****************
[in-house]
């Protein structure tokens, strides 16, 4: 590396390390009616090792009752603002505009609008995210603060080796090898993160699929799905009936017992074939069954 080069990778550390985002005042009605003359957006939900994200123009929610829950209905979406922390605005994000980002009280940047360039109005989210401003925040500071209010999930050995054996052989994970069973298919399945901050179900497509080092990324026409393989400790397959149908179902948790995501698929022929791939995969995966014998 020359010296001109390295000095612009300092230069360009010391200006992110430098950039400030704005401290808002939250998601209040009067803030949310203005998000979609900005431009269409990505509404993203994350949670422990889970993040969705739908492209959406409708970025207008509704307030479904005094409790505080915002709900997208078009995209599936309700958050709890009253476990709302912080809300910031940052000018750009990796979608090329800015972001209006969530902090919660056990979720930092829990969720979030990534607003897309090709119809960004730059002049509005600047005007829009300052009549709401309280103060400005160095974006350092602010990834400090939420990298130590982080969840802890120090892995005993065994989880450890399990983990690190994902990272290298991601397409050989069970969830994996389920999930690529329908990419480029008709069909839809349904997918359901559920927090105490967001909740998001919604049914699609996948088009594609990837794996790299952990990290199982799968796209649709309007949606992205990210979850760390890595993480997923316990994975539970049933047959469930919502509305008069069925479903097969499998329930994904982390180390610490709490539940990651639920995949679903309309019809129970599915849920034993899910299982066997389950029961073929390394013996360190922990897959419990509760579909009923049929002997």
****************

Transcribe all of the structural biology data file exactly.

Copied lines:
[in-house]
């Protein structure tokens, strides 16, 4: 590396390390009616090792009752603002505009609008995210603060080796090898993160699929799905009936017992074939069954 080069990778550390985002005042009605003359957006939900994200123009929610829950209905979406922390605005994000980002009280940047360039109005989210401003925040500071209010999930050995054996052989994970069973298919399945901050179900497509080092990324026409393989400790397959149908179902948790995501698929022929791939995969995966014998 020359010296001109390295000095612009300092230069360009010391200006992110430098950039400030704005401290808002939250998601209040009067803030949310203005998000979609900005431009269409990505509404993203994350949670422990889970993040969705739908492209959406409708970025207008509704307030479904005094409790505080915002709900997208078009995209599936309700958050709890009253476990709302912080809300910031940052000018750009990796979608090329800015972001209006969530902090919660056990979720930092829990969720979030990534607003897309090709119809960004730059002049509005600047005007829009300052009549709401309280103060400005160095974006350092602010990834400090939420990298130590982080969840802890120090892995005993065994989880450890399990983990690190994902990272290298991601397409050989069970969830994996389920999930690529329908990419480029008709069909839809349904997918359901559920927090105490967001909740998001919604049914699609996948088009594609990837794996790299952990990290199982799968796209649709309007949606992205990210979850760390890595993480997923316990994975539970049933047959469930919502509305008069069925479903097969499998329930994904982390180390610490709490539940990651639920995949679903309309019809129970599915849920034993899910299982066997389950029961073929390394013996360190922990897959419990509760579909009923049929002997």